Who Really Killed the Electric Car?
Published 16 May 2017
The electric car has been a ray of hope in solving the world’s emission problems since a huge amount of carbon dioxide and air pollutants come from vehicles. The birth of the electric car has been involved in a lot of controversy since it was removed from the streets faster than it was built. General Motors initially held a strong interest in developing these cars they called the EV1 but all of a sudden decide that they want to end the project. The car company may have been the one who built the new electric car but it is also the one who killed it.
Even if General Motors will never confirm it, the decision to scrap all the manufactured EV1’s is a result of business interests. GM knows that pursuing the electric car will have negative impacts on the traditional car industry. If ever the electric car becomes an economical and efficient mode of transportation, it will replace the conventional cars on the road leading to the fall of the fossil fuel car. It will “cannibalize sales of conventional cars”. The absence of an engine in an electric car means less replacement parts and maintenance costs for drivers. This will in turn affect profits coming from the sale of car parts. For instance, the EV1 has a regenerative braking system which protects it from wear and tear; this will cause the industry to lose money from the sale of brake parts which is a very profitable industry in itself (Sony). Although we cannot be certain, we can also speculate that mutual understandings with oil companies may have also affected the 180-degree turn made by GM.
Apparently, it is clear that GM took the EV1 vehicles from the roads to the crushing facilities because of hidden agendas (Edmunds). Even as the batteries may have some flaws, GM would not destroy all these vehicles which cost them billions since it would be a complete waste of good funds. More so, denying the petition of some drivers to buy the cars for $1.9 million is questionable since if GM had no hidden agenda in getting the EV1 off the roads, it would sell these electric cars for whatever profit it could make instead of incurring great losses from destroying it (Germain). From this, we can ascertain that GM hopes to earn more with the EV1 off the road. The car company took things into their own hands handing out the corporate decision to destroy the cars after identifying the negative financial implications the electric cars will have on the company’s future.
The batteries used in the EV1 may be flawed in some ways but this is not a reason to completely abandon the project since it is still in its early stages. The batteries were not poorly performing as opposed to what the car company claims. The initial lead-acid battery could cover 60 to 80 miles of distance with one charge. Later on, the EV1 was able to cover 100 to 120 miles with the NiMH battery (Sony). The lack of demand for the EV1 is another issue why the production of the electric car was put to a halt (Germain). Further research into developing better batteries that cover greater distance and greater speeds would solve a lot of issues. Government and private efforts to forward research on such areas would have the electric car a more viable alternative than it already is.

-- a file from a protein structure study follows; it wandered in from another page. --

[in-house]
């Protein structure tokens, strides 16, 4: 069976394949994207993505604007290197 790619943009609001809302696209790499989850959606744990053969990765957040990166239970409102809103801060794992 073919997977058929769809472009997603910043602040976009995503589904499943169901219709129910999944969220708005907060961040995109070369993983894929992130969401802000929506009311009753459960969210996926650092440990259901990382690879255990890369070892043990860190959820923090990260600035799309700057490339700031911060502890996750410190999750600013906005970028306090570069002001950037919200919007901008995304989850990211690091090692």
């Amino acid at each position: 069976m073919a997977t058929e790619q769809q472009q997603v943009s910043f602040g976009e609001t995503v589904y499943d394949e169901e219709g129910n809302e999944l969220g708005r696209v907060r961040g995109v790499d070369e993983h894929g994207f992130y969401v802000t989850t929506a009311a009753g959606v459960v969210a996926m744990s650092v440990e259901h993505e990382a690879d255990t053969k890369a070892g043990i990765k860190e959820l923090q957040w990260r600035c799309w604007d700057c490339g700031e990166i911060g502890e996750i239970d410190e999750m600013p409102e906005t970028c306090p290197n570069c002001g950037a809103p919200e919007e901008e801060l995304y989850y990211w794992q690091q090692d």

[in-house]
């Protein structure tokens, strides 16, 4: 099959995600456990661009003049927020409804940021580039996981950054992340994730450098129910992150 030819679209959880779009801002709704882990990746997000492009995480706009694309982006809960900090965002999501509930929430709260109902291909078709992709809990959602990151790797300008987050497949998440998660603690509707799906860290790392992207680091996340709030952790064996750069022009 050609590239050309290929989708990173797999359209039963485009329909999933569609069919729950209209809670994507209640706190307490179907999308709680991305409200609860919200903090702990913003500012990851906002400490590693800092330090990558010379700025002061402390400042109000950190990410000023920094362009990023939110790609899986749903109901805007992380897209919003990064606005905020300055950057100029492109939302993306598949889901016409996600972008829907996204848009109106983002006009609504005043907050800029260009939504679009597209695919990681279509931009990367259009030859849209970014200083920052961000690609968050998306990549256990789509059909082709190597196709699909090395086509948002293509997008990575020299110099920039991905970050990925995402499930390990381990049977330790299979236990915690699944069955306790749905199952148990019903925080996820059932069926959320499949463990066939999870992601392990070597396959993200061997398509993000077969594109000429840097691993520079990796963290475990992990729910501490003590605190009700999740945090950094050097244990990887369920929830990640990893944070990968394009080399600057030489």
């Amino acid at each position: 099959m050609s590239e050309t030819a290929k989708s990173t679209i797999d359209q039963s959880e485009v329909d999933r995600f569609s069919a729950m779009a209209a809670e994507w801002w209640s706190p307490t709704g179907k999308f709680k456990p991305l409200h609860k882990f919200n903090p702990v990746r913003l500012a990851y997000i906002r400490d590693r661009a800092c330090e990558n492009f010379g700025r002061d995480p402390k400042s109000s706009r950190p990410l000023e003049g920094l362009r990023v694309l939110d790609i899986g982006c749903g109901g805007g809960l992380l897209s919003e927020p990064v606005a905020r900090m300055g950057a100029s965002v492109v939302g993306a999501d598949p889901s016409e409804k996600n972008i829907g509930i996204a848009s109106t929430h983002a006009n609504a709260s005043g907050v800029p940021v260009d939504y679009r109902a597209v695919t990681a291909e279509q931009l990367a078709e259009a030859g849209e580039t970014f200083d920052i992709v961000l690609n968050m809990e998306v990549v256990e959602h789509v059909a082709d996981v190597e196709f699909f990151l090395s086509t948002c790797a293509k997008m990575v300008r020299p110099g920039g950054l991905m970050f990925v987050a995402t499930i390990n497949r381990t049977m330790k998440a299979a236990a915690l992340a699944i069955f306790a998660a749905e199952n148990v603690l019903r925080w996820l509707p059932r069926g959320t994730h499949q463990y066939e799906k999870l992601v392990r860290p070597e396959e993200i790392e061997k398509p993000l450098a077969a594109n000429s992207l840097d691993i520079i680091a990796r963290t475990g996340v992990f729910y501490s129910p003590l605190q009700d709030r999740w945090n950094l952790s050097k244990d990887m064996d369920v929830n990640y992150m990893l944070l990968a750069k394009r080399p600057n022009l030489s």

Years later, GM came up with a type of fuel processor that extracts hydrogen from gasoline to use as fuel. It would appear that GM was not vent on eliminating oil in the automobile industry. Rather, it came up with something that would still use oil for fuel (Autoparts Report).
GM also been argued that the electric car will not reduce emission levels since it is only diverting the emissions away from the vehicle and into the power plants since the power plants still make use of fossil fuels much of which is coal which produces more emissions compared to oil (Germain). While this is true, the world needs to address the need to switch to renewable energy sources and eliminate dependence on fossil fuel. In this way, emissions will be totally eliminated and not just be diverted into another smokestack. In fact, one of the first automobiles did not run on fossil fuels. It ran on electricity. Also, not all locations get electricity from fossil fuels.
It is not the battery that killed the electric car. Neither is it the consumers, or the oil companies. It is not the government. It is not the resource board. It is not the hydrogen fuel cell. It is its very own creators that destroyed it.
- Autoparts Report. “GM Demonstrates Onboard Fuel Processor That Extracts Hydrogen From Gasoline”. 15 August 2001. BNET.
- Edmunds. “Who Killed the Electric Car? We’re Not Sure Anyone Did”. 2008.
- Germain, David. “‘Who Killed the Electric Car?” is a timely doc”. MSNBC.
- Sony. “Who Killed the Electric Car”.